UK Chief Morse Examiner 1990-1999


You can program a CW speed knob on the front panel of the FT 857, and 897 (not sure if this works on the FT-817).

  1. Enable extended Menu Mode No.001

  2. Select menu 57 which selects the function which is engaged when you press the MEM/VFO CH knob

  3. Turn the main dial to CW SPEED

  4. Exit memories

Now when you want to change CW speed you just press the MEM/VFO knob and turn to increase speed faster or slower, then press the knob again to exit.Takes about 2 seconds.


[quote=“G4SSH, post:14, topic:11919”]not sure if this works on the FT-817[/quote]No, the FT817 doesn’t seem to have that rdefine option.


From the FT817 manual: “If you are already using Operating Function Row 10 [VOX, BK, KYR], press and hold in the C key to switch instantly to Menu #21 (CW SPEED).”

Now the question Phil asked was about chasers replying faster than the activators, and I guess the FT817/857/897 will more often be used by activators than by chasers. Adjusting CW speed when at home should be easy.

It would only be be polite to make sure the activator can copy you, and to slow down in case of doubt…


There are a few issues here.
Original topic
1). If an op on a hill is using low power say 3-5W, then slower may make for more legible copy in poor condx, even though he/she may be able to copy CW faster than the speed they’re using, and may be known to be able to do that (I can think of friends in that catagory). Many of the Chasers seem to be such regulars that they perhaps are used to those who are faster and those who are not.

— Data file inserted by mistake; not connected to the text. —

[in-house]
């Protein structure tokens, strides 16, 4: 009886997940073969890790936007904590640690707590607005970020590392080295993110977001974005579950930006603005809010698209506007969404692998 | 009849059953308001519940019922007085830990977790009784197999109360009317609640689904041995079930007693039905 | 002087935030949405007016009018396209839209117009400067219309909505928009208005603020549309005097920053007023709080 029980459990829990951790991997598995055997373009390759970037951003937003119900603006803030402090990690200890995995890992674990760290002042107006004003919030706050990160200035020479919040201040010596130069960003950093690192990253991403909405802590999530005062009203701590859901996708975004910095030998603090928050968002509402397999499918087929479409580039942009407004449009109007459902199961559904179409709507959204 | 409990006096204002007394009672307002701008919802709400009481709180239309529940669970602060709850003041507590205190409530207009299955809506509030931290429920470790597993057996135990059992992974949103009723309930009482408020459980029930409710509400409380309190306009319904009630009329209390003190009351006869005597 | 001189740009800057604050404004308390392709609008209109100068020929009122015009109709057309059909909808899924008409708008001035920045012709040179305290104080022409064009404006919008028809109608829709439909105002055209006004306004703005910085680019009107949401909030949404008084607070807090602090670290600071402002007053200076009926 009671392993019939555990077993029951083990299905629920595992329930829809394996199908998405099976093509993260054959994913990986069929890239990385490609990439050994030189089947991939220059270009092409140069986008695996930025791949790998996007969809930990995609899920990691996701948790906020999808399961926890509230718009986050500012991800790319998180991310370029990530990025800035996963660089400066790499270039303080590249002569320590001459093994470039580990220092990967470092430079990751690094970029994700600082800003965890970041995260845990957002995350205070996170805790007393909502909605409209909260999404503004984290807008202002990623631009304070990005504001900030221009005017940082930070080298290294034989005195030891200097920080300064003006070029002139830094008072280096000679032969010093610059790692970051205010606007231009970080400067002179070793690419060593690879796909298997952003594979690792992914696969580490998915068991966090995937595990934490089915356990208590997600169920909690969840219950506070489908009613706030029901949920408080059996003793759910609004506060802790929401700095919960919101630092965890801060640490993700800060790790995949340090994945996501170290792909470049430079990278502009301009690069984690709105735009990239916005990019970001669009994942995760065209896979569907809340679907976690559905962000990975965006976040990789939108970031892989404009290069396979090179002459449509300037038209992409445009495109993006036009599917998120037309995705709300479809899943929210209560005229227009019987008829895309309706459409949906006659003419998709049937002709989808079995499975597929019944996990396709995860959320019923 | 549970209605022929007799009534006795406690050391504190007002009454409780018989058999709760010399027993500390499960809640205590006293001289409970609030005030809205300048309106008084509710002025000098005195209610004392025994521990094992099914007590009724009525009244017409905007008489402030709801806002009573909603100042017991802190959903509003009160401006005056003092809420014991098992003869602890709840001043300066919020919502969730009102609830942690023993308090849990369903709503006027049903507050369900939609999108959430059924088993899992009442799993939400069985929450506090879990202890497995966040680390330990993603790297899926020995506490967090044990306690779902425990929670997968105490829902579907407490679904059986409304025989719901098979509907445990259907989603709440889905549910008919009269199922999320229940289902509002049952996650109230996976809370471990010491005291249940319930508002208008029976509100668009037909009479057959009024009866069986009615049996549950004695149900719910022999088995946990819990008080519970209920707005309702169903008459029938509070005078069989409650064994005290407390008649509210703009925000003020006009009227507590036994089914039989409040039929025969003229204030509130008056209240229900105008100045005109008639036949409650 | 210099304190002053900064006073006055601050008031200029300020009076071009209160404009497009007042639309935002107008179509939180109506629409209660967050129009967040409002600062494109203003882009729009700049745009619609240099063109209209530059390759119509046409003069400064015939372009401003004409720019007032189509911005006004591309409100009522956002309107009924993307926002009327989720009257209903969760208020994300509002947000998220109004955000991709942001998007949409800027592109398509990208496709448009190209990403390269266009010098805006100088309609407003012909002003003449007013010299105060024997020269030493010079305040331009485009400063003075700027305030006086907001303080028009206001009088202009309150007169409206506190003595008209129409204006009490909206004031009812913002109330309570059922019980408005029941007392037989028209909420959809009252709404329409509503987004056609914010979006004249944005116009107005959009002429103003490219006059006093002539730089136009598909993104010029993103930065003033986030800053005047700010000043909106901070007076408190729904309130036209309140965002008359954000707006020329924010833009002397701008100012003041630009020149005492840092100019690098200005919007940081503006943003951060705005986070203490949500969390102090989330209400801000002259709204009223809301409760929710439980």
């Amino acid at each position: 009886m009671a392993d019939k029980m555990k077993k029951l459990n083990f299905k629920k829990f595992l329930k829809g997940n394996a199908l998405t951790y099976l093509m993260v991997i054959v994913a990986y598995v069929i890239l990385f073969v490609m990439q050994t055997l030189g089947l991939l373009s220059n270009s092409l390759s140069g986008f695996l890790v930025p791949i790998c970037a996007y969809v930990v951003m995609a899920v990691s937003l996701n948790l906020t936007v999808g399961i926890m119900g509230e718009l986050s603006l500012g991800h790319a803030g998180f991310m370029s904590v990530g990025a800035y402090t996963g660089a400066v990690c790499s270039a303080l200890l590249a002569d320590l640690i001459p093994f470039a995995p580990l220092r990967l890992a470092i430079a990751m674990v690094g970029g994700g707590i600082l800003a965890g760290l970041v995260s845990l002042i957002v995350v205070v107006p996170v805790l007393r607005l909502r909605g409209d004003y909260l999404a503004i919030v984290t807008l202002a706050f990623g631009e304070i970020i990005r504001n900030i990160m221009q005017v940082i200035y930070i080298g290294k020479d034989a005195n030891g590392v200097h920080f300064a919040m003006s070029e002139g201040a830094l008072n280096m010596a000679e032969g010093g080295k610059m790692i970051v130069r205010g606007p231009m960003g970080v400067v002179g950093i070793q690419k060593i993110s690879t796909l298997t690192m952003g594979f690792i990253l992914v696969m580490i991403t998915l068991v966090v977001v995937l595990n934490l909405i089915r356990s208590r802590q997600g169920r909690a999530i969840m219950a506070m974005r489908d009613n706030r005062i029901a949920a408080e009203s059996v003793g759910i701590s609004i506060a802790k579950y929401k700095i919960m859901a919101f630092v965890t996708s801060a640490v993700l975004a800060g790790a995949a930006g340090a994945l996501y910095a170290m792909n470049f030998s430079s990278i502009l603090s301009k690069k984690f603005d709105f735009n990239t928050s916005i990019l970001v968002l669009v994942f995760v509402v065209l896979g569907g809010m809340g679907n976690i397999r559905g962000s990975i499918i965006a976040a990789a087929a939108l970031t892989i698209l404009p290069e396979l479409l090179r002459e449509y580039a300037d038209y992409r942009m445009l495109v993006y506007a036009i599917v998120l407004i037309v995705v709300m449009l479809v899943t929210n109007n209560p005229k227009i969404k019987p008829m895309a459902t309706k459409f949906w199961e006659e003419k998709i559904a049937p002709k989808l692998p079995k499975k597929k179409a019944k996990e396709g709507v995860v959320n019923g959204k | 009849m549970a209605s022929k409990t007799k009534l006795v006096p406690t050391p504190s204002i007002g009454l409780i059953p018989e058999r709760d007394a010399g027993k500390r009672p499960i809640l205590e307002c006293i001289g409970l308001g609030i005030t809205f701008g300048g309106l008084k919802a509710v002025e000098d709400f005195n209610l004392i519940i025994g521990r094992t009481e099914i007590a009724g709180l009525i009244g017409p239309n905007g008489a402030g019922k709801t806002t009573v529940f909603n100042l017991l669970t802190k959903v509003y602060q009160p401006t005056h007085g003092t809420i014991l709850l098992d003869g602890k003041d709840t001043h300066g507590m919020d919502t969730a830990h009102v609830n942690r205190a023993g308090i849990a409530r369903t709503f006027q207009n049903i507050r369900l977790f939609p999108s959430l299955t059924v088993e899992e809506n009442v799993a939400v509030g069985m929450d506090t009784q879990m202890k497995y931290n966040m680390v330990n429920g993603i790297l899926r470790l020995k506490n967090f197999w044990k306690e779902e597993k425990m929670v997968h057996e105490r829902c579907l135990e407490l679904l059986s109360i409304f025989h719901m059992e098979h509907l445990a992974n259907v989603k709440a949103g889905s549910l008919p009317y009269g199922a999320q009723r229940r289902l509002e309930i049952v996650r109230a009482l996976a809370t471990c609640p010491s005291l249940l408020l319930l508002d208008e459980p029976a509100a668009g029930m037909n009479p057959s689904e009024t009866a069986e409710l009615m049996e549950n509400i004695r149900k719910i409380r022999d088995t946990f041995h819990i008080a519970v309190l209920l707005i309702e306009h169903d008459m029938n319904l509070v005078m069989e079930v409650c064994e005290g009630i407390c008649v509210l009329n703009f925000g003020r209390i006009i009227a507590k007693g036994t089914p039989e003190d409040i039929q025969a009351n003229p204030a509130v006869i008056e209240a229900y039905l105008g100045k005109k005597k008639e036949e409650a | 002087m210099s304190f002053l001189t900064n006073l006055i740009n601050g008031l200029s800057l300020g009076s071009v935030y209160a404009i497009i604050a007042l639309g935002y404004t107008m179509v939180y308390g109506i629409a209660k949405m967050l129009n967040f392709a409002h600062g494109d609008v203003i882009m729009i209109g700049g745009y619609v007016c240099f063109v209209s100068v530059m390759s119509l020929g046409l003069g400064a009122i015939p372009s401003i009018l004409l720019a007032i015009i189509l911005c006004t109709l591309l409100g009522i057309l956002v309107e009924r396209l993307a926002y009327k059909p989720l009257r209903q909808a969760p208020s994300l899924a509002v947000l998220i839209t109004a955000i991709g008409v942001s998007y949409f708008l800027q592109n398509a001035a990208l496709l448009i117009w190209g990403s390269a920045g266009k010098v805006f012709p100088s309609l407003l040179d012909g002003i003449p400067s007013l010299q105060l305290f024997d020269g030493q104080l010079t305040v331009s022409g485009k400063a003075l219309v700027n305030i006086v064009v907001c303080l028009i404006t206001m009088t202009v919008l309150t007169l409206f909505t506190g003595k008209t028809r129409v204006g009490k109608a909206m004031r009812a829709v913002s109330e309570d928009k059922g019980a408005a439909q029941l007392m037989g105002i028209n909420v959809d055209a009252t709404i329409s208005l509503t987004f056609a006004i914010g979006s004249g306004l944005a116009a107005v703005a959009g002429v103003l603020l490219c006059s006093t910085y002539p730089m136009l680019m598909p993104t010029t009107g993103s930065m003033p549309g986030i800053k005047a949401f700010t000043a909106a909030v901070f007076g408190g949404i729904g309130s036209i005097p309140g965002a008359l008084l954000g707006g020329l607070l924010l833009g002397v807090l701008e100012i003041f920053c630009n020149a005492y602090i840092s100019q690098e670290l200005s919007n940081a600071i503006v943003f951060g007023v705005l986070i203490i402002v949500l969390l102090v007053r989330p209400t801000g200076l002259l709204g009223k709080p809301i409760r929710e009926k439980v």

2). Condx can make for slower sending - fingers cold and numb, key or paddle sliding about, etc… If you’re CW and an Activator you’ve been there, surely.

Secondary topic, adjustment of CW speed in the keyer. Rigs DESIGNED to be primary CW rigs, if fitted with internal keyers, will have simple speed controls to adjust speed directly: e.g. - K2 a front panel speed knob, KX3 front panel speed knob. Not sure but I think KX1 single key press (I don’t have a KX1), K1 is certainly a single key press. Last two are CW only rigs of course.

On any of them changing speed is the work of a couple of seconds, and no extra weight in the rucksack. Elecraft is surely not the only manufacturer to include this essential feature on portable rigs?

Regards to all,
Les g0nmd


Use a straight key and the keyer between your ears? Easy enough to slow that down!
Not that I’d risk a cw activation - I find it difficult enough to sort out a pile-up in ssb, let alone cw!
I have chased at least one prominent cw activator who doesn’t QRS or send Farnsworth. I don’t bother any more.
Regards, Dave G6DTN


If this happens, an activator can also help himself simply by sending “PSE QRS” or a bit stronger “PSE ONLY QRS”.
I occasionally use QRS 18-20WPM to make my signal more readable for DX chasers.


Karel de OK2BWB


I do, I try to do the same speed and the person on the other end.
Only way to be a good Amateur on CW